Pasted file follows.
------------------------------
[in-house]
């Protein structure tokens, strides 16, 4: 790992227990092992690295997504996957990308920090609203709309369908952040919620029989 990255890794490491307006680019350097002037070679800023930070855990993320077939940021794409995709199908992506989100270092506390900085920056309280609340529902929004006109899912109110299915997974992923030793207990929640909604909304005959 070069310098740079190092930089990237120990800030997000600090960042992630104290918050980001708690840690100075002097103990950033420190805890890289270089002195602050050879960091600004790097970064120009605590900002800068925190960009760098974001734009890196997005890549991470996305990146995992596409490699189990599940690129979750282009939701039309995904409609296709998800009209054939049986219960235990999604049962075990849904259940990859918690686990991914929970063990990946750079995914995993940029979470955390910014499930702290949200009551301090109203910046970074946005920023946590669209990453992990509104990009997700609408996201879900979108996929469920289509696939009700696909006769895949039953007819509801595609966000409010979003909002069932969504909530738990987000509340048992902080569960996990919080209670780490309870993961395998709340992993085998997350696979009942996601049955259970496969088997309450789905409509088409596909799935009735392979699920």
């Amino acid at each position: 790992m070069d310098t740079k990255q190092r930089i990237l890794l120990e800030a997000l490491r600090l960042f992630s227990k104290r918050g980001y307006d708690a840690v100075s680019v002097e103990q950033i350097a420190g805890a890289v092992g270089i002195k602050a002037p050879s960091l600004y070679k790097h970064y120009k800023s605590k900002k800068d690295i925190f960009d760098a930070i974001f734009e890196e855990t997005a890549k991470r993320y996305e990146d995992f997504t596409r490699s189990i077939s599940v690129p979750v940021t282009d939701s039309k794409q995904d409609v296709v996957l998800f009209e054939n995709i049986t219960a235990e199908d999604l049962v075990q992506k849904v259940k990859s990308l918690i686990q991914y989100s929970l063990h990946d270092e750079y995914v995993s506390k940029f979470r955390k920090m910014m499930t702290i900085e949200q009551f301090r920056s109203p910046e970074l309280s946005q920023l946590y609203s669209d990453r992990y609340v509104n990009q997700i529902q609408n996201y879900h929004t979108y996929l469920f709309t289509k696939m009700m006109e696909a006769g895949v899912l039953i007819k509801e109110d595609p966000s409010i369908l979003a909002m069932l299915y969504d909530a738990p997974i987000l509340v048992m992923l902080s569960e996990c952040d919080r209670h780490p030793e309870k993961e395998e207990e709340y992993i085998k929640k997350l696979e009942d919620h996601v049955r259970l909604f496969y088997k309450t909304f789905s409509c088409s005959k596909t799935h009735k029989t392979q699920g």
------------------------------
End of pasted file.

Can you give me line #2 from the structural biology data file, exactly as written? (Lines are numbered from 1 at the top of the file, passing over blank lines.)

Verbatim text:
């Protein structure tokens, strides 16, 4: 790992227990092992690295997504996957990308920090609203709309369908952040919620029989 990255890794490491307006680019350097002037070679800023930070855990993320077939940021794409995709199908992506989100270092506390900085920056309280609340529902929004006109899912109110299915997974992923030793207990929640909604909304005959 070069310098740079190092930089990237120990800030997000600090960042992630104290918050980001708690840690100075002097103990950033420190805890890289270089002195602050050879960091600004790097970064120009605590900002800068925190960009760098974001734009890196997005890549991470996305990146995992596409490699189990599940690129979750282009939701039309995904409609296709998800009209054939049986219960235990999604049962075990849904259940990859918690686990991914929970063990990946750079995914995993940029979470955390910014499930702290949200009551301090109203910046970074946005920023946590669209990453992990509104990009997700609408996201879900979108996929469920289509696939009700696909006769895949039953007819509801595609966000409010979003909002069932969504909530738990987000509340048992902080569960996990919080209670780490309870993961395998709340992993085998997350696979009942996601049955259970496969088997309450789905409509088409596909799935009735392979699920």